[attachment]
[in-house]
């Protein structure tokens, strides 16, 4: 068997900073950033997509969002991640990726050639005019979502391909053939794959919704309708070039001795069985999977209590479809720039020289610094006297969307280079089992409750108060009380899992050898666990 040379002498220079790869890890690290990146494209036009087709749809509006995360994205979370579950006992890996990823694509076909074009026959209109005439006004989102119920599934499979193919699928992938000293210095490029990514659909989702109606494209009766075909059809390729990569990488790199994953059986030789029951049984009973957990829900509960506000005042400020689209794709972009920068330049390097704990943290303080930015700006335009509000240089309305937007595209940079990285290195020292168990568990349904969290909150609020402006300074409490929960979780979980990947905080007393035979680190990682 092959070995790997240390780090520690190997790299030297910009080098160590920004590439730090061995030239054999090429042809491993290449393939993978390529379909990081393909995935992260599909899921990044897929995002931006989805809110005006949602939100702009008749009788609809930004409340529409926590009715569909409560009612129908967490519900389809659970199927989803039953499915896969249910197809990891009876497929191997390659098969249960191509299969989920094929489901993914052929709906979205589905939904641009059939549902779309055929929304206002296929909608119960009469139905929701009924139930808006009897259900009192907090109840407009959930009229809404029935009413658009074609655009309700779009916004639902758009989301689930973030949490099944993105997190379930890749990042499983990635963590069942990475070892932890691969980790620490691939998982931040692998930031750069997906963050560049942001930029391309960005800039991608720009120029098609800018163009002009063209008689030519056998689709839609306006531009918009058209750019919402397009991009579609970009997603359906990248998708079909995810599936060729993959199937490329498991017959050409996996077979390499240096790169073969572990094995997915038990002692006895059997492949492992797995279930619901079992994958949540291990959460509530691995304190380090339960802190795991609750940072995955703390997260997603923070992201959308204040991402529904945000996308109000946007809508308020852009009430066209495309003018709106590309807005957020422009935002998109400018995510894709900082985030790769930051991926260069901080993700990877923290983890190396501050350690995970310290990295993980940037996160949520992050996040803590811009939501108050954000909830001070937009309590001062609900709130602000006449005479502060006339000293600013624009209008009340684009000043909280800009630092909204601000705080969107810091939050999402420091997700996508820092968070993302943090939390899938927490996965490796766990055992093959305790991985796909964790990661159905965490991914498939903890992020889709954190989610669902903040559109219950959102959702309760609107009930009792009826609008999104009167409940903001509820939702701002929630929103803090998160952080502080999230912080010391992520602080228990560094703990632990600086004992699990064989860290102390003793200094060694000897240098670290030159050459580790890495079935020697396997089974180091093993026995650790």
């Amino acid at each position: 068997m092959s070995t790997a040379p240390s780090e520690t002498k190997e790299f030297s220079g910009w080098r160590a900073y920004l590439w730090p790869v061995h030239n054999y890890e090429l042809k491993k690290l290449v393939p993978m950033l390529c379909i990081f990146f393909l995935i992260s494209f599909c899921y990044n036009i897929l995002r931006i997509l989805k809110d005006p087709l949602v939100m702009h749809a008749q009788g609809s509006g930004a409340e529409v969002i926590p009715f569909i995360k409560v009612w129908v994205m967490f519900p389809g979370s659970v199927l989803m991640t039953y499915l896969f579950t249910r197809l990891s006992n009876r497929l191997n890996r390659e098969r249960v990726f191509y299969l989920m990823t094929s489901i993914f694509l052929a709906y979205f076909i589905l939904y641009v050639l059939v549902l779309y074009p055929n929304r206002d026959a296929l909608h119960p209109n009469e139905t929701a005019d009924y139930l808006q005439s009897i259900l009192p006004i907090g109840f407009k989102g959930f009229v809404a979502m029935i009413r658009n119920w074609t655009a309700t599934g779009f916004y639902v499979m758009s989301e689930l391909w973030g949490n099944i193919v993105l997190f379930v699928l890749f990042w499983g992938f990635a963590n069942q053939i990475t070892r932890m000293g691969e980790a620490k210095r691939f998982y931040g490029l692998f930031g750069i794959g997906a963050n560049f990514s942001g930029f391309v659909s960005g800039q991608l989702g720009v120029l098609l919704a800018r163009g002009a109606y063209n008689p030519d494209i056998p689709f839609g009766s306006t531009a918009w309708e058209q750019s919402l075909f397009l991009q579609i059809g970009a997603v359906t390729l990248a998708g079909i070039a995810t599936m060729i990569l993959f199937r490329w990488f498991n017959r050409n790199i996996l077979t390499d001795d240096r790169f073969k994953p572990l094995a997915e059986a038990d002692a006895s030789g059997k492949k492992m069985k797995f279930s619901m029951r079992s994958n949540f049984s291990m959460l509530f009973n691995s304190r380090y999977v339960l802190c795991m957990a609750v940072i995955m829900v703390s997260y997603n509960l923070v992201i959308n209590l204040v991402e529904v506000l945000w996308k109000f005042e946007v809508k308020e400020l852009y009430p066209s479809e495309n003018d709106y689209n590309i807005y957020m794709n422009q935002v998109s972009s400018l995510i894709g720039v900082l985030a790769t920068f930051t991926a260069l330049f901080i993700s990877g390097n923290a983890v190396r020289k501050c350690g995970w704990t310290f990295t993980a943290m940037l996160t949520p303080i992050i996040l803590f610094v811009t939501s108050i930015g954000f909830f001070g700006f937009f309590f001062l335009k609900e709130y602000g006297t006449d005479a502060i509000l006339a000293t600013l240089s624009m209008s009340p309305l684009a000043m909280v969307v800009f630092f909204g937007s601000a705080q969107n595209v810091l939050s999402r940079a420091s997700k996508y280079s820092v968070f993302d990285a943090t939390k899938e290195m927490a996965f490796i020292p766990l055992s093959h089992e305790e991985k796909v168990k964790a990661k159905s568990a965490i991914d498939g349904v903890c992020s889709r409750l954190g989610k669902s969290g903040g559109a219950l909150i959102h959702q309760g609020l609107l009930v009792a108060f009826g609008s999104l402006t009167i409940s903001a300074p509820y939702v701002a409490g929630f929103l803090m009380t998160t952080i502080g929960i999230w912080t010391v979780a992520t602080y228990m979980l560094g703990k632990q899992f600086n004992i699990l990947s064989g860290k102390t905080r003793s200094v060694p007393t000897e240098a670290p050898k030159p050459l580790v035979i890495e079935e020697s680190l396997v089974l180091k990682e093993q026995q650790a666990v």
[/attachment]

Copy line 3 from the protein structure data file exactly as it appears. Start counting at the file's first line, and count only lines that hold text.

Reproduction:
């Amino acid at each position: 068997m092959s070995t790997a040379p240390s780090e520690t002498k190997e790299f030297s220079g910009w080098r160590a900073y920004l590439w730090p790869v061995h030239n054999y890890e090429l042809k491993k690290l290449v393939p993978m950033l390529c379909i990081f990146f393909l995935i992260s494209f599909c899921y990044n036009i897929l995002r931006i997509l989805k809110d005006p087709l949602v939100m702009h749809a008749q009788g609809s509006g930004a409340e529409v969002i926590p009715f569909i995360k409560v009612w129908v994205m967490f519900p389809g979370s659970v199927l989803m991640t039953y499915l896969f579950t249910r197809l990891s006992n009876r497929l191997n890996r390659e098969r249960v990726f191509y299969l989920m990823t094929s489901i993914f694509l052929a709906y979205f076909i589905l939904y641009v050639l059939v549902l779309y074009p055929n929304r206002d026959a296929l909608h119960p209109n009469e139905t929701a005019d009924y139930l808006q005439s009897i259900l009192p006004i907090g109840f407009k989102g959930f009229v809404a979502m029935i009413r658009n119920w074609t655009a309700t599934g779009f916004y639902v499979m758009s989301e689930l391909w973030g949490n099944i193919v993105l997190f379930v699928l890749f990042w499983g992938f990635a963590n069942q053939i990475t070892r932890m000293g691969e980790a620490k210095r691939f998982y931040g490029l692998f930031g750069i794959g997906a963050n560049f990514s942001g930029f391309v659909s960005g800039q991608l989702g720009v120029l098609l919704a800018r163009g002009a109606y063209n008689p030519d494209i056998p689709f839609g009766s306006t531009a918009w309708e058209q750019s919402l075909f397009l991009q579609i059809g970009a997603v359906t390729l990248a998708g079909i070039a995810t599936m060729i990569l993959f199937r490329w990488f498991n017959r050409n790199i996996l077979t390499d001795d240096r790169f073969k994953p572990l094995a997915e059986a038990d002692a006895s030789g059997k492949k492992m069985k797995f279930s619901m029951r079992s994958n949540f049984s291990m959460l509530f009973n691995s304190r380090y999977v339960l802190c795991m957990a609750v940072i995955m829900v703390s997260y997603n509960l923070v992201i959308n209590l204040v991402e529904v506000l945000w996308k109000f005042e946007v809508k308020e400020l852009y009430p066209s479809e495309n003018d709106y689209n590309i807005y957020m794709n422009q935002v998109s972009s400018l995510i894709g720039v900082l985030a790769t920068f930051t991926a260069l330049f901080i993700s990877g390097n923290a983890v190396r020289k501050c350690g995970w704990t310290f990295t993980a943290m940037l996160t949520p303080i992050i996040l803590f610094v811009t939501s108050i930015g954000f909830f001070g700006f937009f309590f001062l335009k609900e709130y602000g006297t006449d005479a502060i509000l006339a000293t600013l240089s624009m209008s009340p309305l684009a000043m909280v969307v800009f630092f909204g937007s601000a705080q969107n595209v810091l939050s999402r940079a420091s997700k996508y280079s820092v968070f993302d990285a943090t939390k899938e290195m927490a996965f490796i020292p766990l055992s093959h089992e305790e991985k796909v168990k964790a990661k159905s568990a965490i991914d498939g349904v903890c992020s889709r409750l954190g989610k669902s969290g903040g559109a219950l909150i959102h959702q309760g609020l609107l009930v009792a108060f009826g609008s999104l402006t009167i409940s903001a300074p509820y939702v701002a409490g929630f929103l803090m009380t998160t952080i502080g929960i999230w912080t010391v979780a992520t602080y228990m979980l560094g703990k632990q899992f600086n004992i699990l990947s064989g860290k102390t905080r003793s200094v060694p007393t000897e240098a670290p050898k030159p050459l580790v035979i890495e079935e020697s680190l396997v089974l180091k990682e093993q026995q650790a666990v």